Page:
Trust is a small word but one with big ramifications. It is debated quite frequently in the financial services world, generally in the context of whether or not consumers trust the financial planning profession. The classic retort is: “of course our clients trust us, after all they wouldn’t be our clients if they didn’t”.
There is undoubtedly some truth in that statement. Generally, clients who have had a positive experience of working with a financial planner, often over many years if not decades, express the greatest degree of trust in their adviser.
Those with little or no experience of a professional relationship with a financial planner are more likely to be seduced by the negative stories that appear from time-to-time in the media. Recently I sat with the neighbour of a long-standing client and our conversation wandered to the subject of how longevity might be a positive virtue in the trust stakes.
Like many readers we are very conscious that any advice we deliver to our clients is going to be tested over long periods of time. None of us wants to be embarrassed at a client review meeting when we discover that our advice from two decades earlier turns out to be faulty. Certainly, nobody wants to involve clients in the kind of investment scandals that have too frequently blighted the profession. Knowing that we are going to be there with our clients in the future imposes on us an important discipline around suitability of advice.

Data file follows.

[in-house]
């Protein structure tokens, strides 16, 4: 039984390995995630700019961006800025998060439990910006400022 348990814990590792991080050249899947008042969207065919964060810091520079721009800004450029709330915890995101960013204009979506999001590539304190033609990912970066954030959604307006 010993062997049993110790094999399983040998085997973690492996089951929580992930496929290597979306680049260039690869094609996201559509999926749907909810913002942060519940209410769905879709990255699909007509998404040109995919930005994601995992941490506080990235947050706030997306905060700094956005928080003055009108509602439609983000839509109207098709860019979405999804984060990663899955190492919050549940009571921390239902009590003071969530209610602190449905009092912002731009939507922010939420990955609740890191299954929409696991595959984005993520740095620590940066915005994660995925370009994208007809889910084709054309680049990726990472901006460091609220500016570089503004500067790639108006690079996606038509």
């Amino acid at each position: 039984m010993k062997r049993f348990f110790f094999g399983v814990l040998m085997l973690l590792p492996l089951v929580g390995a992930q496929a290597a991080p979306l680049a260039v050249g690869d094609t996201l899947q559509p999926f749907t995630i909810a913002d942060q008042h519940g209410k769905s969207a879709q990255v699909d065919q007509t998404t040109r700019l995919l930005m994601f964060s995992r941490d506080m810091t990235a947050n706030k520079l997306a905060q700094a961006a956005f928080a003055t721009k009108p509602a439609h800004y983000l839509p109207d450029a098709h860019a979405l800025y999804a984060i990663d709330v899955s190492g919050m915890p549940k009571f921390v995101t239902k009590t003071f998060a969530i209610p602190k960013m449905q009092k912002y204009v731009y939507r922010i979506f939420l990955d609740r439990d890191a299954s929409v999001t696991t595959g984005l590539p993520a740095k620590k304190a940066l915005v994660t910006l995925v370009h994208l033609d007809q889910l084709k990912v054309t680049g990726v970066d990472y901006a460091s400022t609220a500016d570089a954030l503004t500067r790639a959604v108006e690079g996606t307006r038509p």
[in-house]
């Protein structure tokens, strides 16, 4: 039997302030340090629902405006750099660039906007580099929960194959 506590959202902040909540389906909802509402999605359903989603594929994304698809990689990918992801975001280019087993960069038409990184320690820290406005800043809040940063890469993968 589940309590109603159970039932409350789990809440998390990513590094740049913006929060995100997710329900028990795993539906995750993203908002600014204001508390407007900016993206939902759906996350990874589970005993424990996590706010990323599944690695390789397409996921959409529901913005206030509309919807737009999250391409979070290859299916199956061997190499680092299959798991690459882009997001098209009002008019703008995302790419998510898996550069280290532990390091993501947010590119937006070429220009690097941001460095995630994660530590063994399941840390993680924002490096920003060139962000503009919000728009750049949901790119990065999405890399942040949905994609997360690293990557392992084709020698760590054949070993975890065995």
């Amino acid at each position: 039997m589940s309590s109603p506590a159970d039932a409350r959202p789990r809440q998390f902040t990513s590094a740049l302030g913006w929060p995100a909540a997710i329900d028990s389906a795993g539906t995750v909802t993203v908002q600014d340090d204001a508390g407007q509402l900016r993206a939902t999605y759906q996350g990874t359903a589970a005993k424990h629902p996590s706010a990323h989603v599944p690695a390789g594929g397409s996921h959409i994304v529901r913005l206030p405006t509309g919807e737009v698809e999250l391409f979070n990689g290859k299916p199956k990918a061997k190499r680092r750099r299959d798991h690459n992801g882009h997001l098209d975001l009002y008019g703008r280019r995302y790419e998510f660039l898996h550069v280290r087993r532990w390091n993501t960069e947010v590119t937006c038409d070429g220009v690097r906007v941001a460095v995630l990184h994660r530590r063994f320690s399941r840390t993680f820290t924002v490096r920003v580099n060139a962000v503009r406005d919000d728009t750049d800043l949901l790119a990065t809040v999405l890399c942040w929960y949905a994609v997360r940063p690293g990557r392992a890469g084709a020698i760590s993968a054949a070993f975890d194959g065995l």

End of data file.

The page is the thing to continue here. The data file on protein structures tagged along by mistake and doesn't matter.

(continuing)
Trust though is a two-way street. We trust that our clients answer our questions honestly and fully disclose everything of importance that we ask them about. Some considerable skill is needed on the part of the financial planner to ask the right questions and listen to the answers, and indeed to probe where there are elements of uncertainty.
How much trust though do financial planners have in the product and service providers that they use? It would be interesting to see how advisers feel about the way they are treated.
Take the platform provider who for the past month has prevented us from producing review reports for our clients by disabling the link to our back office system. Last month it worked fine but this month it stopped working. Multiple requests to sort it out have been met with the usual platitudes rather than any real action.
Or how about the product provider who claims not to have received an email from us instructing a client investment rebalance, even though the Standard Mail Transfer Protocol confirms that they did? How will we be able to trust what they tell us ever again?
I like the quote “I’m not upset that you lied to me, I’m upset that from now on I can’t believe you”.
How much trust does the financial planning profession have in the regulatory world in which it operates? Have the FCA, FOS etc earned our trust and demonstrated that they are trustworthy?
Trust takes a long-time to build and a very short time to destroy. It is though, what we do that matters as much as what we say. My view though is that trust is more of a doing thing than a saying thing. Trust and integrity are close allies and they need to be genuine. And while I think funny, we need to avoid the saying attributed sometimes to Groucho Marx, “success in business is based on trust and integrity, if I can fake those I have got it made.”
Nick Bamford is executive director at Informed Choice